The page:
According to Benelli literature, the Cordoba‘s name was “inspired by the high-volume dove shooting found around Cordoba, Argentina.” Regardless of what it’s called, however, the Cordoba represents a very successful attempt to build a “heavy-use” field gun that incorporates features found on dedicated sporting clays gun. Specifically, a tapered, stepped 10mm rib; ported barrel; and extended Crio choke tubes. And, of course, there’s another excellent concession to high-volume shooting — Benelli’s extremely effective ComforTech recoil-absorbing synthetic stock.
Available in 12- or 20-gauge persuasion (with a three-inch chamber), the Cordoba can be had in matte black or Advantage MAX-4 HD. Optional barrel lengths are 28 and 30 inches.
The specimen I’ve shot (rather extensively) is a matte black 12 with a 28-inch barrel. I’ve used it both on the range and on waterfowl. Had dove been part of the equation, I’d have been happy with the 20, but seeing as how I ended up hunting mallards, teal and Canada geese with it in Saskatchewan, the 12 was certainly more appropriate.
At a hair over seven pounds, it’s no more hefty than the 3 Â½-inch Super Black Eagle II and is every bit as nimble. Over a period of three days, I shot it from goose pits and coffin blinds. The closest things got to the sort of adrenalized “shoot-shoot-shoot-load “frenzy you’d expect on dove was when we were literally being spun out of our ground blinds while trying to hit low-flying teal coming over a large pond in twos and threes.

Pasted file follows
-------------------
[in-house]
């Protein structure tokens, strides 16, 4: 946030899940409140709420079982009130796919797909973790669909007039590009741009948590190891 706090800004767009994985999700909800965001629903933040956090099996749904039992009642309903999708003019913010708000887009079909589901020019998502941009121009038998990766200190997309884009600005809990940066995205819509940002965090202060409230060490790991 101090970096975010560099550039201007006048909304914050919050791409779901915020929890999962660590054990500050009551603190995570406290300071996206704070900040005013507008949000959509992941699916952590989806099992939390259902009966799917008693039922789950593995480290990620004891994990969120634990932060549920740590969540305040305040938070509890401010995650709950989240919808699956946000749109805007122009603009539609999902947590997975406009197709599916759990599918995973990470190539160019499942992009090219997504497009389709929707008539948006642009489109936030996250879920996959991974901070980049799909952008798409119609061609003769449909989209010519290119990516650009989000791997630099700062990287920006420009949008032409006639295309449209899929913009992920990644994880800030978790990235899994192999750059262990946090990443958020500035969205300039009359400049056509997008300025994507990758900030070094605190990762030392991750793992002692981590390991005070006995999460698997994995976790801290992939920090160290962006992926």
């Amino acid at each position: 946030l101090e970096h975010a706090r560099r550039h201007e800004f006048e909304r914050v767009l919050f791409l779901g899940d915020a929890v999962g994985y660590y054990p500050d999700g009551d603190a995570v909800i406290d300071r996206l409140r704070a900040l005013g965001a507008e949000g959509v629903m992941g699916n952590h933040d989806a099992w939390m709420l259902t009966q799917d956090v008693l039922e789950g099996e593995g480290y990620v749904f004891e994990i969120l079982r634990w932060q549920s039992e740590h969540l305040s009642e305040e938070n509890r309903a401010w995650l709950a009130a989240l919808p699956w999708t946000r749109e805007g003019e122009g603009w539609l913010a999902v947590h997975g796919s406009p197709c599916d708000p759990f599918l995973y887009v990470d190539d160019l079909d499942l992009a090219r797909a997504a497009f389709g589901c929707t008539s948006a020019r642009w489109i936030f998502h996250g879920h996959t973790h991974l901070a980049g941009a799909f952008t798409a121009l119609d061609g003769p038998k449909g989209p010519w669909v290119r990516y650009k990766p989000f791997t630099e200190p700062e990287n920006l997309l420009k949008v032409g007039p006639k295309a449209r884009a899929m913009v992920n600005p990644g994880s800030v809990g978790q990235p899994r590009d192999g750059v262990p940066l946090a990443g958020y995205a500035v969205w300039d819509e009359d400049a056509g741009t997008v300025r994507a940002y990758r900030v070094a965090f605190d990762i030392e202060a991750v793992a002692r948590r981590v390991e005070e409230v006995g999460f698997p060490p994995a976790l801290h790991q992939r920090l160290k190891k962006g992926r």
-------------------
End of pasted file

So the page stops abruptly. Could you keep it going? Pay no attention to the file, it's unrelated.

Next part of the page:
Even though it’s tough to consistently get a solid mount in situations like that, the ComforTech stock saved me from a serious pounding from those Federal Black Cloud three-inch No. 6s I was using. Despite the fact that I missed considerably more than I hit, there’s no way I can blame the gun. It’s fast to shoulder, quick to swing and, like every Benelli I’ve ever used, dead-reliable. My black synthetic stock and fore-end features the company’s Grip Tight overcoating, which affords a tacky, non-slip grip in rainy or sweaty conditions.
I was even more impressed with the Cordoba on mallards, even managing a couple of doubles. And when I finally spun out the Modified tube and switched to Full for Canadas, I was grateful for that 28-inch barrel. Pulling the kind of sustained lead you need on high flyers isn’t my strong suit, and I need all the barrel I can get; in fact, I wouldn’t have minded the 30-inch barrel, except it would’ve been a bit unwieldy in a coffin blind. For the geese and mallards, I upped my shot size to No. 4s.
Prior to this hunt, I’d been using a lot of pricey “alternative” waterfowl loads. The Federal Black Cloud stuff represented my first extended experience with steel, and it proved to be an eye-opener. The cutting band around each pellet caused some serious damage, and anyone who is leery about the killing power of steel should check it out.
The Saskatchewan trip proved to be one hell of a hunt, but I couldn’t resist shooting several rounds of skeet when I got back using a grab bag of 2 Â¾-inch target loads. Functioning of the Cordoba was again flawless, even with Remingtonâ€™s STS Managed Recoil ammo.
In all, I was pretty impressed with the Cordoba. It would work well for anything I need a shotgun for. Granted, the Benelli folks probably didn’t envision it as a dedicated waterfowl gun, but it’s tough, reliable and weather resistant enough to be as at home in a duck blind as a dove field. It cycles the light loads and tames the heavy ones. And to me, that’s the bottom line with any autoloader, gas-operated or inertia-driven.